BIM can help facilities managers save money - if only we can work out what information is required


The time has come for the BIM and FM communities to better articulate the business case for BIM to FM - otherwise why should they do things differently?

My recent discussions with the estates teams from various private and public sector client bodies indicate that the client groups are beginning to realise that in order to lever the full and life-long benefits of BIM, they need to better engage with their supply chain partners and define a clear vision and expectations. In BIM speak – it’s defining the Employers Information Requirements (EIRs).

They realise they cannot simply state I want “Level 2 BIM” and expect everything will magically fall into place. The government mandate doesn’t mean that all results will be consistent and attuned to particular client needs.

While they might not wish to change their existing FM packages, nor feel obliged to invest in expensive software simply to view their asset data, clients do need to engage in discussions to help them understand what is possible with the data, and for their suppliers to better understand their asset management needs.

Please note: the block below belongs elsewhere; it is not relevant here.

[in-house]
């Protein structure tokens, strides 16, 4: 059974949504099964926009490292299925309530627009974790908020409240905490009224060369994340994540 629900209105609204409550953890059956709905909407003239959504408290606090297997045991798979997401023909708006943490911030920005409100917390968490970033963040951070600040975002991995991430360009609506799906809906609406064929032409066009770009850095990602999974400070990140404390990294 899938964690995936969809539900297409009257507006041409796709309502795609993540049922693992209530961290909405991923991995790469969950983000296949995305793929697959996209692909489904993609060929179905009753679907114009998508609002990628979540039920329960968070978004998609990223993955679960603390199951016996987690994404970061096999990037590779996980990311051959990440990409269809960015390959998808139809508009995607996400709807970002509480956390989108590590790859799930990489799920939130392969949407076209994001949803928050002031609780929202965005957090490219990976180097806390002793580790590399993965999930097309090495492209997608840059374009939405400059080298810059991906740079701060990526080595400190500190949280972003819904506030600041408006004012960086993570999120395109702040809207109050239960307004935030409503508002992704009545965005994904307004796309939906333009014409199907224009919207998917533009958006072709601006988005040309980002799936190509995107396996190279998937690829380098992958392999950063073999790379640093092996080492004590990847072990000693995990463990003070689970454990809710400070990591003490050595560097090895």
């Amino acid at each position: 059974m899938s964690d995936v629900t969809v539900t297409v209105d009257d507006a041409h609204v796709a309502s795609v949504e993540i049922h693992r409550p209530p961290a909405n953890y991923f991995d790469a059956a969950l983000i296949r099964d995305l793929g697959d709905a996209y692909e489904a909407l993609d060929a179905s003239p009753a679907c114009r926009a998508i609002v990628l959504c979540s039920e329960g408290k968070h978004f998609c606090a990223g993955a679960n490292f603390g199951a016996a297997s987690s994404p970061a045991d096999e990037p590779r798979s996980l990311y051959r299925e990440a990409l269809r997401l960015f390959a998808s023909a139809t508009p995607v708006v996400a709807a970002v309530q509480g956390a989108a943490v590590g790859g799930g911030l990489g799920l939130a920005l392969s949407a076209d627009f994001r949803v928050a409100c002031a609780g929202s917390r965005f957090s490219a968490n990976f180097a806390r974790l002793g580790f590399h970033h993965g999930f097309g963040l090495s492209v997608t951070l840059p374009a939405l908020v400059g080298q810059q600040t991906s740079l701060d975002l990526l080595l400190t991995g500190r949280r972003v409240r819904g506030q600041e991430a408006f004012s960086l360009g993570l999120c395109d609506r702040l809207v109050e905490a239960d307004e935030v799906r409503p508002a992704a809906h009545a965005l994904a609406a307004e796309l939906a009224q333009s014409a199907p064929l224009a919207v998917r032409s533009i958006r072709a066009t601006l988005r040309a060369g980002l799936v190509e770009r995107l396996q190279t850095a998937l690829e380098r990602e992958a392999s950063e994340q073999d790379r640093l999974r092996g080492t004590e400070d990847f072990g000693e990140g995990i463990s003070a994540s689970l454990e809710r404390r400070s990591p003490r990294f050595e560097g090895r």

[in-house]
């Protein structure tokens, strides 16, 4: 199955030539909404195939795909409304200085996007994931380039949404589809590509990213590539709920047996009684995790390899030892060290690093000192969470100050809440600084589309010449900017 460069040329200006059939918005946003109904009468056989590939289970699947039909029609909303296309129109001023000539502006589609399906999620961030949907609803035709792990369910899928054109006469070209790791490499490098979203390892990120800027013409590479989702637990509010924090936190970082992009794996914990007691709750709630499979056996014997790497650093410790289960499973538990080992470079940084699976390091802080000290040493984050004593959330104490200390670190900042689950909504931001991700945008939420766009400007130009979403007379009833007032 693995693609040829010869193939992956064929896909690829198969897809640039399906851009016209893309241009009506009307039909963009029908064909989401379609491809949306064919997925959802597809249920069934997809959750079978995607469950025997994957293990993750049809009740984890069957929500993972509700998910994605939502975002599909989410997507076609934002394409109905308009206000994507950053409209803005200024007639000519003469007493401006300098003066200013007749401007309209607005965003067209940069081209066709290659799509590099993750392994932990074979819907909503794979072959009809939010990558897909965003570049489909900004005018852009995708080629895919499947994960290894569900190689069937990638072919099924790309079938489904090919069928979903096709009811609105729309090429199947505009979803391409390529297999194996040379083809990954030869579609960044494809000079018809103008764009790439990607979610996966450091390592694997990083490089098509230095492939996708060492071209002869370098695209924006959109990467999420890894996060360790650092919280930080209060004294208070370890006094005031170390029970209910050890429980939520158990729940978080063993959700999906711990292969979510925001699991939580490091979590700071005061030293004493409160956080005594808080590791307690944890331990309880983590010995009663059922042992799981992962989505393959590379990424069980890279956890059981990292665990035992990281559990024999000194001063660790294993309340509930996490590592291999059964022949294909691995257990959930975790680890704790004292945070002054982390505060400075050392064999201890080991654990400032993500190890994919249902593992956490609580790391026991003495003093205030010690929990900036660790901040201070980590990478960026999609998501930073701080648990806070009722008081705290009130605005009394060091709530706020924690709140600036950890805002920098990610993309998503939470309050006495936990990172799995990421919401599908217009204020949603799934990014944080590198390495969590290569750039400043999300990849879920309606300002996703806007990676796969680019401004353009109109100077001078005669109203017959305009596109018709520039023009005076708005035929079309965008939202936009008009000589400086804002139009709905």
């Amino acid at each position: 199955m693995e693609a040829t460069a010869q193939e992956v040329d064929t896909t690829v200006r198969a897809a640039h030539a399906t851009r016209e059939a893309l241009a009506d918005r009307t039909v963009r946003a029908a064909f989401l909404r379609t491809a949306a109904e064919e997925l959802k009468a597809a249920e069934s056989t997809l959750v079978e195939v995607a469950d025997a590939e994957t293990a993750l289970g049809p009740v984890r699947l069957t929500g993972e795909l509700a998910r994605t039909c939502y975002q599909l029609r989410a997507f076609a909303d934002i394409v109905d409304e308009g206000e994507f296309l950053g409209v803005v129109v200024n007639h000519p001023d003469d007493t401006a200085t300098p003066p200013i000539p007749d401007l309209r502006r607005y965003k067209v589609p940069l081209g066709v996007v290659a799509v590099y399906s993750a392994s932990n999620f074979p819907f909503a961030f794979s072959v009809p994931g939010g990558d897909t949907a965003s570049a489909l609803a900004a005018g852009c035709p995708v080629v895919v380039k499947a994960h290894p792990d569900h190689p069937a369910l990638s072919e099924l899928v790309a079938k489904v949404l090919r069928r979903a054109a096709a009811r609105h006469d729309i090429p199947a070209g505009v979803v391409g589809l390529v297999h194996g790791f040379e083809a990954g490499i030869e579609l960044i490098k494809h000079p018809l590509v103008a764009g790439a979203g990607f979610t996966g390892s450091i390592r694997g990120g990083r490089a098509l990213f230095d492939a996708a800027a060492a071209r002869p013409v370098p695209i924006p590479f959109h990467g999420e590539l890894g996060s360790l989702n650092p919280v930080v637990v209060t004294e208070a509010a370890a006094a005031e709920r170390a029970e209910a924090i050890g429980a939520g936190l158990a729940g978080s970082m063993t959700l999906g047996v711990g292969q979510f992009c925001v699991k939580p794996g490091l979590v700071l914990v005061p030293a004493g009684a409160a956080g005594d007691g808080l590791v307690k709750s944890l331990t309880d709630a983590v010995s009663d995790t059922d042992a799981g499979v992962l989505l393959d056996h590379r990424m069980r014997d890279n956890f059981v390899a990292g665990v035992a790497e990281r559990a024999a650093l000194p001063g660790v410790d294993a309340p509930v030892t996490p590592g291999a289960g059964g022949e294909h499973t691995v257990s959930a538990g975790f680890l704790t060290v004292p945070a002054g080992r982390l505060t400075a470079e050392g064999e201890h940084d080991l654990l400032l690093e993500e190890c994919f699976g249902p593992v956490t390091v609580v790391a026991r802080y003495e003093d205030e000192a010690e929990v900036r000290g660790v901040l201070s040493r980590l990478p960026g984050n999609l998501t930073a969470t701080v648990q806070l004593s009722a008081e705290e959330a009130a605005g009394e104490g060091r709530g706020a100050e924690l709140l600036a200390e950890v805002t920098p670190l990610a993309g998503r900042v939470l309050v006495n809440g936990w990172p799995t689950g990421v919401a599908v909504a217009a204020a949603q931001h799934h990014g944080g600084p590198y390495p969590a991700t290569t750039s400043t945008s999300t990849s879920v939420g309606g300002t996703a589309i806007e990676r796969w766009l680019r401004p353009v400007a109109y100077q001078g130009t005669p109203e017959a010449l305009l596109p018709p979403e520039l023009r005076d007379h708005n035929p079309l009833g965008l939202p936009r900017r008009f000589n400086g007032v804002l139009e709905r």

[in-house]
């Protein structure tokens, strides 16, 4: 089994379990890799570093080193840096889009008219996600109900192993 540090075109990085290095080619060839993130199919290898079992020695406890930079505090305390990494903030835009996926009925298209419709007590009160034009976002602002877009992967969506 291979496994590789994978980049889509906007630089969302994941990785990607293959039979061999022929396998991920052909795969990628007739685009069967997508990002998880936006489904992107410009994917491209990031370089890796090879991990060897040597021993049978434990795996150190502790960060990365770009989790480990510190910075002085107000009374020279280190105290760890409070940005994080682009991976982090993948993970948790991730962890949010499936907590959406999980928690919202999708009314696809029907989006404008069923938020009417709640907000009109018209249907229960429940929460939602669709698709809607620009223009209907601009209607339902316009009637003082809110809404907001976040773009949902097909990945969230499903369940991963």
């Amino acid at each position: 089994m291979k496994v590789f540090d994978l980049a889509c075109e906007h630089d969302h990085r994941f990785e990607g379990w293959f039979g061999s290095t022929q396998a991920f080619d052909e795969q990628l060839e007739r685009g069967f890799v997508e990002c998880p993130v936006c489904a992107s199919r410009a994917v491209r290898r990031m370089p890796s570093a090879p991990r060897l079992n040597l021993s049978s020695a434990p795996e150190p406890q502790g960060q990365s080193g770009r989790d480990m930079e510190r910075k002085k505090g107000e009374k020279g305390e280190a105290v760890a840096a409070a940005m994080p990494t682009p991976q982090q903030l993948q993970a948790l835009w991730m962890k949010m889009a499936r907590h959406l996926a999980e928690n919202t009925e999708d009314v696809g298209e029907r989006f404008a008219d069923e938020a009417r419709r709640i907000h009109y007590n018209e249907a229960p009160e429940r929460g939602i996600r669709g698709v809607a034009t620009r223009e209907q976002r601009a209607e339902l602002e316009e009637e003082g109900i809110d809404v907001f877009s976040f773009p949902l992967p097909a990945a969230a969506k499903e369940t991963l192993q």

Here are just three areas where money will be saved:

  1. Data can be readily entered directly into an FM package (from the models), meaning faster mobilisation underpinned by statutory and business compliance. This new semi-automatic process can save months on a large project and tens of people. Or save several weeks and two to three people on smaller scale projects.
  2. Access to O&M information and data via BIM models (viewed with free viewer) and the FM database will be much quicker than manually going though drawings and lever arch files. This will save hours of time each month.
  3. With access to more accurate and comprehensive data set of as installed material, there will be greater confidence in the accuracy of life-cycle costing.

The industry now recognises that some clients don’t know what to ask for and that there is a wide inconsistency in the quality of advice given by supposed BIM expert advisers. I hope that the clients, their project management groups and FM bodies will welcome the invitation to engage. The use of data and the opportunities if affords for aiding different methods of maintaining and managing assets is enormous. One size does not fit all.

As these things are achieved, FM companies will be more competitive with their bids and clients will be much more efficient with their in house FM operations.

Peter Trebilcock chairs Balfour Beatty’s UK-wide design community of practice and its UK BIM Steering Group